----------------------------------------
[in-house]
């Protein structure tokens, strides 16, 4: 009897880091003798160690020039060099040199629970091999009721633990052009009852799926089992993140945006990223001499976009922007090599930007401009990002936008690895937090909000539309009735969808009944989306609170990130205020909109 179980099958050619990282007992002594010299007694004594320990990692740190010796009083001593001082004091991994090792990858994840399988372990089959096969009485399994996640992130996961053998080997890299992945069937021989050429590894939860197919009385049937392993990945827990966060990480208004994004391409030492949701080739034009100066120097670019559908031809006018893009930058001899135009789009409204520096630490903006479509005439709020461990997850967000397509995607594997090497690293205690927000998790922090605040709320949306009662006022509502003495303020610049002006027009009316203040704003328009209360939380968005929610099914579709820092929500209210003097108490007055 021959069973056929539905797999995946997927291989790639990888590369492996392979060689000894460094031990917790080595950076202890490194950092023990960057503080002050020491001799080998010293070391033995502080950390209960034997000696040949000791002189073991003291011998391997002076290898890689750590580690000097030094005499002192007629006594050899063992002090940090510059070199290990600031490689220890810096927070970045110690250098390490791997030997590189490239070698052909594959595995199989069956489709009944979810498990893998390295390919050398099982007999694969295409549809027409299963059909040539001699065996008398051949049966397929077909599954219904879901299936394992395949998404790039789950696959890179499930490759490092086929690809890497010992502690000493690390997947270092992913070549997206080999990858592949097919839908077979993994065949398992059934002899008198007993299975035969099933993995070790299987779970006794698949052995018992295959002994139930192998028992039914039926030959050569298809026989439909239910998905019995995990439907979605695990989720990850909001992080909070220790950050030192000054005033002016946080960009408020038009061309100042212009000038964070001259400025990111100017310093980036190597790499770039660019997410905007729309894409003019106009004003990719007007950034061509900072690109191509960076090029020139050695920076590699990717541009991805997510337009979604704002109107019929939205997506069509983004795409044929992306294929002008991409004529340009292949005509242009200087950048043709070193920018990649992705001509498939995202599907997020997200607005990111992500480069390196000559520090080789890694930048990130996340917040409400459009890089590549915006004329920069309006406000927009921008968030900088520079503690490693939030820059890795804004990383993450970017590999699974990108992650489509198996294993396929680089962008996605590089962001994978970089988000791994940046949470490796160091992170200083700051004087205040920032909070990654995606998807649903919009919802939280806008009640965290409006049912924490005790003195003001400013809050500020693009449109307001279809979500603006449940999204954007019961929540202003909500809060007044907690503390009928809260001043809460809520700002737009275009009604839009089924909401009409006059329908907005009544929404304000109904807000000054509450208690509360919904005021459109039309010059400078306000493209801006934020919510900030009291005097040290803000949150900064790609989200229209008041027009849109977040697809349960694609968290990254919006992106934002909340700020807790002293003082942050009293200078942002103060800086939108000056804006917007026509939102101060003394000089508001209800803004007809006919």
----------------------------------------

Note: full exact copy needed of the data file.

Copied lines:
[in-house]
């Protein structure tokens, strides 16, 4: 009897880091003798160690020039060099040199629970091999009721633990052009009852799926089992993140945006990223001499976009922007090599930007401009990002936008690895937090909000539309009735969808009944989306609170990130205020909109 179980099958050619990282007992002594010299007694004594320990990692740190010796009083001593001082004091991994090792990858994840399988372990089959096969009485399994996640992130996961053998080997890299992945069937021989050429590894939860197919009385049937392993990945827990966060990480208004994004391409030492949701080739034009100066120097670019559908031809006018893009930058001899135009789009409204520096630490903006479509005439709020461990997850967000397509995607594997090497690293205690927000998790922090605040709320949306009662006022509502003495303020610049002006027009009316203040704003328009209360939380968005929610099914579709820092929500209210003097108490007055 021959069973056929539905797999995946997927291989790639990888590369492996392979060689000894460094031990917790080595950076202890490194950092023990960057503080002050020491001799080998010293070391033995502080950390209960034997000696040949000791002189073991003291011998391997002076290898890689750590580690000097030094005499002192007629006594050899063992002090940090510059070199290990600031490689220890810096927070970045110690250098390490791997030997590189490239070698052909594959595995199989069956489709009944979810498990893998390295390919050398099982007999694969295409549809027409299963059909040539001699065996008398051949049966397929077909599954219904879901299936394992395949998404790039789950696959890179499930490759490092086929690809890497010992502690000493690390997947270092992913070549997206080999990858592949097919839908077979993994065949398992059934002899008198007993299975035969099933993995070790299987779970006794698949052995018992295959002994139930192998028992039914039926030959050569298809026989439909239910998905019995995990439907979605695990989720990850909001992080909070220790950050030192000054005033002016946080960009408020038009061309100042212009000038964070001259400025990111100017310093980036190597790499770039660019997410905007729309894409003019106009004003990719007007950034061509900072690109191509960076090029020139050695920076590699990717541009991805997510337009979604704002109107019929939205997506069509983004795409044929992306294929002008991409004529340009292949005509242009200087950048043709070193920018990649992705001509498939995202599907997020997200607005990111992500480069390196000559520090080789890694930048990130996340917040409400459009890089590549915006004329920069309006406000927009921008968030900088520079503690490693939030820059890795804004990383993450970017590999699974990108992650489509198996294993396929680089962008996605590089962001994978970089988000791994940046949470490796160091992170200083700051004087205040920032909070990654995606998807649903919009919802939280806008009640965290409006049912924490005790003195003001400013809050500020693009449109307001279809979500603006449940999204954007019961929540202003909500809060007044907690503390009928809260001043809460809520700002737009275009009604839009089924909401009409006059329908907005009544929404304000109904807000000054509450208690509360919904005021459109039309010059400078306000493209801006934020919510900030009291005097040290803000949150900064790609989200229209008041027009849109977040697809349960694609968290990254919006992106934002909340700020807790002293003082942050009293200078942002103060800086939108000056804006917007026509939102101060003394000089508001209800803004007809006919």